The book is structured into five chapters. The first presents the crucial theoretical notions which Mourenza needs in order to develop his version of Benjamin’s aesthetics of film. It is surely the most important chapter of the book, and it is also the strongest. Here he lays the groundwork by defining crucial terms of Benjamin’s oeuvre that circle around the concept of ‘Anthropological Materialism’. At the center of this concept lies the body – the individual, and the social or collective body and how these bodies and its perceptions are influenced, altered and enhanced by technology. Mourenza stresses that in Benjamin’s writings technology is not supposed to be used in order to control and dominate nature, and in consequence humanity; it is not supposed to be exploitative and instrumental but in service of nature and humanity. Cinema plays a crucial part in that project. This is mainly due to the process of innervation, a concept referring to ‘a collective process of stimulation which facilitates a process of technological adaptation’ (46). It involves a two-way process: a bodily understood reception of a rush of energy and a release of tension. Such an innervation requires not a contemplative but a distracted audience which, according to Benjamin, can be found in the movie theaters. In the cinema, understood as ‘Training Ground for the Senses’ (53), the audience learns to handle living in modernity and thereby develops a more playful handling of technology. As Mourenza claims with Benjamin, this handling of technology ultimately (this is its revolutionary implication) will not be in service of the interest of capitalism but of humanity.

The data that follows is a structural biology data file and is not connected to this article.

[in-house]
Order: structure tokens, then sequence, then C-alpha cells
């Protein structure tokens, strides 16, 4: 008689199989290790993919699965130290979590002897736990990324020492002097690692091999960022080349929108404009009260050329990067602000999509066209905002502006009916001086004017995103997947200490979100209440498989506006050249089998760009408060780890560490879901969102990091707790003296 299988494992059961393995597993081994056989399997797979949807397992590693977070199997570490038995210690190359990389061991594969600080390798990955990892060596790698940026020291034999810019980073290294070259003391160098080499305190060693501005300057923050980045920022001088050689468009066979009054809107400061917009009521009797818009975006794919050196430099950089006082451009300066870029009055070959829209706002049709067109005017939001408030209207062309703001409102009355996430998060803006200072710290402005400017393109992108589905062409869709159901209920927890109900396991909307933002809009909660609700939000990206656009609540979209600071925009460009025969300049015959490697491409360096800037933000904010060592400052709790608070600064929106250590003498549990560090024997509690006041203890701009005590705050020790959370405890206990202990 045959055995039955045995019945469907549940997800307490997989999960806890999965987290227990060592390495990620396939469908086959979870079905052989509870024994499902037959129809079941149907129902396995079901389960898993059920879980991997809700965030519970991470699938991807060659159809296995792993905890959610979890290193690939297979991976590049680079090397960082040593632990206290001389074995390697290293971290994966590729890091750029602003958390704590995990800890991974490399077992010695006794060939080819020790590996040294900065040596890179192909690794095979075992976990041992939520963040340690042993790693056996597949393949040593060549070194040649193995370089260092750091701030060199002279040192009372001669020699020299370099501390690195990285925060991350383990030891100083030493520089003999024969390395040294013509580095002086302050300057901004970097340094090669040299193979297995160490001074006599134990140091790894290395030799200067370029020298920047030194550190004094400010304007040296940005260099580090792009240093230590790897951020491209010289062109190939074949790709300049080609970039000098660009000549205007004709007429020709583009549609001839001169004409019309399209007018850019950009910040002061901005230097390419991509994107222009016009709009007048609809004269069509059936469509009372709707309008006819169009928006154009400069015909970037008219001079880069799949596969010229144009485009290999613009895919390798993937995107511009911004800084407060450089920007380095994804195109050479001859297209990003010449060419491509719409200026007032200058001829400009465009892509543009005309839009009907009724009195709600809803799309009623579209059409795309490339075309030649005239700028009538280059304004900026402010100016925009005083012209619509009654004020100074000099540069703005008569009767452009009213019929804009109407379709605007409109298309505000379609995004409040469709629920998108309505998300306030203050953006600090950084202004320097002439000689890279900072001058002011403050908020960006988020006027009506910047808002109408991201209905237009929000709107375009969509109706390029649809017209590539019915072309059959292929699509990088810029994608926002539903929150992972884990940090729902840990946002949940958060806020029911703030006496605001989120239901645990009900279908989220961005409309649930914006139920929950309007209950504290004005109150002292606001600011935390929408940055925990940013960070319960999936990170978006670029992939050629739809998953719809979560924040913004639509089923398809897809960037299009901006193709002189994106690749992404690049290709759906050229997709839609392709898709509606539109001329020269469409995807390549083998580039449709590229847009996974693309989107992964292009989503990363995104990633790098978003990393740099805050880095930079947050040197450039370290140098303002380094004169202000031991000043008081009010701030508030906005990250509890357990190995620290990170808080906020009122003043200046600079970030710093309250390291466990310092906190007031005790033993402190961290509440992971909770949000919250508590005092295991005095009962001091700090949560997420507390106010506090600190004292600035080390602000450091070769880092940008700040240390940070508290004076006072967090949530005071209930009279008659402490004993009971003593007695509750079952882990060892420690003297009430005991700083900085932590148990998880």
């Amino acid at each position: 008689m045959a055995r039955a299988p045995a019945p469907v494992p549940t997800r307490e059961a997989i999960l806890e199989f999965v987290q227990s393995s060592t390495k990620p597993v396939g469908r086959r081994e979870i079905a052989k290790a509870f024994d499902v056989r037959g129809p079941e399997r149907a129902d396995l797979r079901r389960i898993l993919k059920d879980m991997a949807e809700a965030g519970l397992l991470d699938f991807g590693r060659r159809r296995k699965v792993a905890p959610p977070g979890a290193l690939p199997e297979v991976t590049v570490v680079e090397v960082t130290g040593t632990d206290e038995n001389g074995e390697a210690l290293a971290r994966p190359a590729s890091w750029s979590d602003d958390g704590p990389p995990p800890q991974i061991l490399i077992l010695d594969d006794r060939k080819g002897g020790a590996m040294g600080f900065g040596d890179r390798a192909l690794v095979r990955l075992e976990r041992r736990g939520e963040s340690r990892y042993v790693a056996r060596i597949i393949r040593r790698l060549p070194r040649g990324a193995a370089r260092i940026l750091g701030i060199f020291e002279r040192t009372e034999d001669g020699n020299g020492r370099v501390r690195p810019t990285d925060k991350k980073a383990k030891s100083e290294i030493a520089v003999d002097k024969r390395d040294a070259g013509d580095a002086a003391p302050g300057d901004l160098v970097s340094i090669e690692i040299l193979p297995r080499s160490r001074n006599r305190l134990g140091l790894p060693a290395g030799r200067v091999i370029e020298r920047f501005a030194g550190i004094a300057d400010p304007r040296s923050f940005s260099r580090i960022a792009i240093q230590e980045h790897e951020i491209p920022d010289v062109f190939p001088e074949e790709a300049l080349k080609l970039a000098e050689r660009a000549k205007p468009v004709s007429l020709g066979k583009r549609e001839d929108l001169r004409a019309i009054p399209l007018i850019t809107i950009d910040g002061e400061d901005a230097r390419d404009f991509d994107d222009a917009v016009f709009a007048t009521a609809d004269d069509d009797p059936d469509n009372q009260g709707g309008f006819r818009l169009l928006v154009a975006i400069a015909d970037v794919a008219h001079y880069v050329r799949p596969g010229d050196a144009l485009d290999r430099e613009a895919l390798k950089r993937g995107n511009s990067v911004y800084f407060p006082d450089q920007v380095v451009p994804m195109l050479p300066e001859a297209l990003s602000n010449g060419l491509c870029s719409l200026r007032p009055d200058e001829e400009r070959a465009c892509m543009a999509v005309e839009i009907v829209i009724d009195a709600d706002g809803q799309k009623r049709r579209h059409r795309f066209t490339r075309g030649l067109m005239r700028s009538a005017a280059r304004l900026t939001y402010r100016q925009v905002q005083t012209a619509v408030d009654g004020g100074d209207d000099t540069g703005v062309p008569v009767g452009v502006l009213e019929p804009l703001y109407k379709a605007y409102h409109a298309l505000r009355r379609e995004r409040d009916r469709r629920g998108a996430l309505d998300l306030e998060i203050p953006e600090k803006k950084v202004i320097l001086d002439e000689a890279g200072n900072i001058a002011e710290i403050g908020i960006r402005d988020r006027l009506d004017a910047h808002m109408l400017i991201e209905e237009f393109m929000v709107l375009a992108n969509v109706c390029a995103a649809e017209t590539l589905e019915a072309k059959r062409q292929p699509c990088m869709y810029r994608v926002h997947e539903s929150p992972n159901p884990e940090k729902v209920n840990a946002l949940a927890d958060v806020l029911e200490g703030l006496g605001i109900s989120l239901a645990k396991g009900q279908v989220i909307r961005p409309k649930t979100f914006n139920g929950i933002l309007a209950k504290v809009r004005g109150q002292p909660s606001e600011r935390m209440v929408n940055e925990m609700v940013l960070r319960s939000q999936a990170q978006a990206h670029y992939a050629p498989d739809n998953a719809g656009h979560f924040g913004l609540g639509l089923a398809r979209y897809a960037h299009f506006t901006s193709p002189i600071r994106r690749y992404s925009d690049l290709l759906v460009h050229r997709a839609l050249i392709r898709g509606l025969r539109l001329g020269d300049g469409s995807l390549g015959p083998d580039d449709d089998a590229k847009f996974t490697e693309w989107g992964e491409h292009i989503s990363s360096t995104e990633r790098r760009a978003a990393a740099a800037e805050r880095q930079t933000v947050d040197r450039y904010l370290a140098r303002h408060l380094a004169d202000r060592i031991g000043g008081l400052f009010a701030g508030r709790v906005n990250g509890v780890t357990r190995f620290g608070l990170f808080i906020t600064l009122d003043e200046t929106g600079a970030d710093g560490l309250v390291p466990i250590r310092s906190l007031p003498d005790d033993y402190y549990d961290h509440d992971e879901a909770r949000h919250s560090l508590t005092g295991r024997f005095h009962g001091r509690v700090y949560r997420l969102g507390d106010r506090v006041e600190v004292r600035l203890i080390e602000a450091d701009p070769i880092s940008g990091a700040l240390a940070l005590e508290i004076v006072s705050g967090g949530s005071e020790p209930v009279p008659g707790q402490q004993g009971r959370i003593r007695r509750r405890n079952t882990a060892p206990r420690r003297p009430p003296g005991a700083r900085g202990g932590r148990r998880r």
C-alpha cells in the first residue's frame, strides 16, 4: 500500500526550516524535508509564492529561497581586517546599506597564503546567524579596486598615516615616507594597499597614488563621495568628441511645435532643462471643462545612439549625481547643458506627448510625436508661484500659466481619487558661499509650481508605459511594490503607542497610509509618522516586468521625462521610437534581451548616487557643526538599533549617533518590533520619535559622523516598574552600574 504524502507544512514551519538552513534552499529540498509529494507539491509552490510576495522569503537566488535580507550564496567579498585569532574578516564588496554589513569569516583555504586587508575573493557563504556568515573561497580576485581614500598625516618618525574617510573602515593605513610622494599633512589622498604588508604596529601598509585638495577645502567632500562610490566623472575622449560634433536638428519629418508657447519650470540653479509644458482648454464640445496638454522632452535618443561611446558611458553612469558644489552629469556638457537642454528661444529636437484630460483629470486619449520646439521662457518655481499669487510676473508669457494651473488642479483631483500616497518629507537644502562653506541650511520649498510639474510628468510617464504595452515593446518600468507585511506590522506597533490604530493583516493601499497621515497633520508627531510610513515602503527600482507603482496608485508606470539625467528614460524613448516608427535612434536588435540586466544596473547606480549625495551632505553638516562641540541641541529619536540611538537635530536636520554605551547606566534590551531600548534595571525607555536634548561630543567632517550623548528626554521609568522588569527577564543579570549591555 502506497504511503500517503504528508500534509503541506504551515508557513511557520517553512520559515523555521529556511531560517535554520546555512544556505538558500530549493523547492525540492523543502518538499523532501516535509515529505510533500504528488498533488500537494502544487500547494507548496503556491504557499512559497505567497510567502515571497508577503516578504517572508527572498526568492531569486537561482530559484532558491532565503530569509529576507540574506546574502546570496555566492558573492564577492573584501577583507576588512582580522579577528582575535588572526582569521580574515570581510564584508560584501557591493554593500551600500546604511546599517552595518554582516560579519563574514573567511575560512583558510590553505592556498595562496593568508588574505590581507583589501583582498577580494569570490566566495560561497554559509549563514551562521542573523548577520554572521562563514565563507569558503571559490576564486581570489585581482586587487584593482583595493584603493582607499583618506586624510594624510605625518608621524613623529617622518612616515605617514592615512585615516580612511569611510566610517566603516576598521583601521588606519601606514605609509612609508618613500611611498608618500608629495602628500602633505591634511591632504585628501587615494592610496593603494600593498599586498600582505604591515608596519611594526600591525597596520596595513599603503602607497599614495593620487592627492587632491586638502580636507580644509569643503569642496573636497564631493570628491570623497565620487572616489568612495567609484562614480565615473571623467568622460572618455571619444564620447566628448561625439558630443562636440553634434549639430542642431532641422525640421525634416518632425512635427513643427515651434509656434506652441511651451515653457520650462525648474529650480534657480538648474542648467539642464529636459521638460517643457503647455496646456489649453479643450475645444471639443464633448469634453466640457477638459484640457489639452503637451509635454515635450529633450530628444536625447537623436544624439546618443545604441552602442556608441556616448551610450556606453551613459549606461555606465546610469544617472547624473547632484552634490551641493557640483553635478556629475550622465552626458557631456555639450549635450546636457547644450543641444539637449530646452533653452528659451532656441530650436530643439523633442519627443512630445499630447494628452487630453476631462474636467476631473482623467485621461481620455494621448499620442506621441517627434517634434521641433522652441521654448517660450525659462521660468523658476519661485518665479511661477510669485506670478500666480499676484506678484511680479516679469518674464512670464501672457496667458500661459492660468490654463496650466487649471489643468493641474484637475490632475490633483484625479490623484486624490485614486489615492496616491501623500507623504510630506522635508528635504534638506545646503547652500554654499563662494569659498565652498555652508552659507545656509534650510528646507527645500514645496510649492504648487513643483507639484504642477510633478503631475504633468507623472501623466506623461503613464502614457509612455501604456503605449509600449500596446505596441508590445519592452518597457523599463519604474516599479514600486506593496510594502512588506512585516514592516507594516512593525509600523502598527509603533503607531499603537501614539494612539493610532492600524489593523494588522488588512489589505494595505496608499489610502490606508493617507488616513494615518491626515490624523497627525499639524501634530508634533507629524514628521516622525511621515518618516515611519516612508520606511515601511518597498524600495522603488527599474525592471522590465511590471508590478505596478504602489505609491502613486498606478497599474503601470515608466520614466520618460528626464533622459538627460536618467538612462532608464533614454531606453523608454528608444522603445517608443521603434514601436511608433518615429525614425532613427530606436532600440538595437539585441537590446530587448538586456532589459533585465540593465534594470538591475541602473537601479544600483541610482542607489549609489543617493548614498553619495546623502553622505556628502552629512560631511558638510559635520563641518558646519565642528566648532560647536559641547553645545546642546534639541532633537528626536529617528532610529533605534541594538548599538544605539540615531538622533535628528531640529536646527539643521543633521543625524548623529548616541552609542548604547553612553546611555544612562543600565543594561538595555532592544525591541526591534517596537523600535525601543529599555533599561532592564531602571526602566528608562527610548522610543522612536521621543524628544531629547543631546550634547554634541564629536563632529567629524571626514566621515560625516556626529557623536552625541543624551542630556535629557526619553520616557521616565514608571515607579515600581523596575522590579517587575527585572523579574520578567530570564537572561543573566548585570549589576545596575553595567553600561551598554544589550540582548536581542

The second chapter deals with Benjamin’s texts on Soviet films. Mourenza combines a rendering of these writings, Benjamin’s praise of Eisenstein’s Battleship Potemkin (1925), with an analysis of the critical view the philosopher had on the use of technology in Soviet society: a use which, as in capitalism, was not focused on the liberation of humanity. The third chapter examines German cinema of the 1920s and 1930s and contextualizes this cinema within Benjamin’s broader analysis of fascism, its genesis and its aesthetics, considering especially his thoughts on the writings of Ernst Jünger. In this chapter Mourenza doesn’t confine himself to what Benjamin wrote but also attempts analyses of his own, notably of Metropolis (Fritz Lang, 1927) and of the films by Leni Riefenstahl. Chapter four is concerned with the role of Charlie Chaplin, and especially the melancholy of his character, in Benjamin’s writings. Here Mourenza identifies a connection between Benjamin’s notion of allegory and Chaplin. He examines this connection with the help of Brecht’s concept of Gestus and compares Chaplin’s films to the writings of Franz Kafka. The fifth chapter is devoted to the ambiguous role Mickey Mouse played for Benjamin. Mourenza uses the lens of the Benjamin’s positive notion of barbarism on the one hand and the correspondence between Benjamin and Adorno and Horkheimer on the other to carve out this ambiguous role. Here the drawings of J.J. Grandville and the ideas of the utopian thinker Charles Fourier, or Benjamin’s thoughts on them respectively, serve as important points of reference with which Mourenza compares Disney films. The book ends with an (alas) very short chapter on Benjamin’s belated actuality. Here Mourenza claims that since Benjamin’s aesthetics of film had been developed mostly in interaction with silent movies, it is therefore hardly compatible with sound film. However, according to Mourenza, Benjamin’s idea of a medium as a prothesis of the human body can be very well put in relation to the theorization of digital images and the contemporary debates on post-humanism. Unfortunately, Mourenza here confines himself to some sketchy remarks. An elaboration of his thoughts on these issues would have been worthwhile and interesting.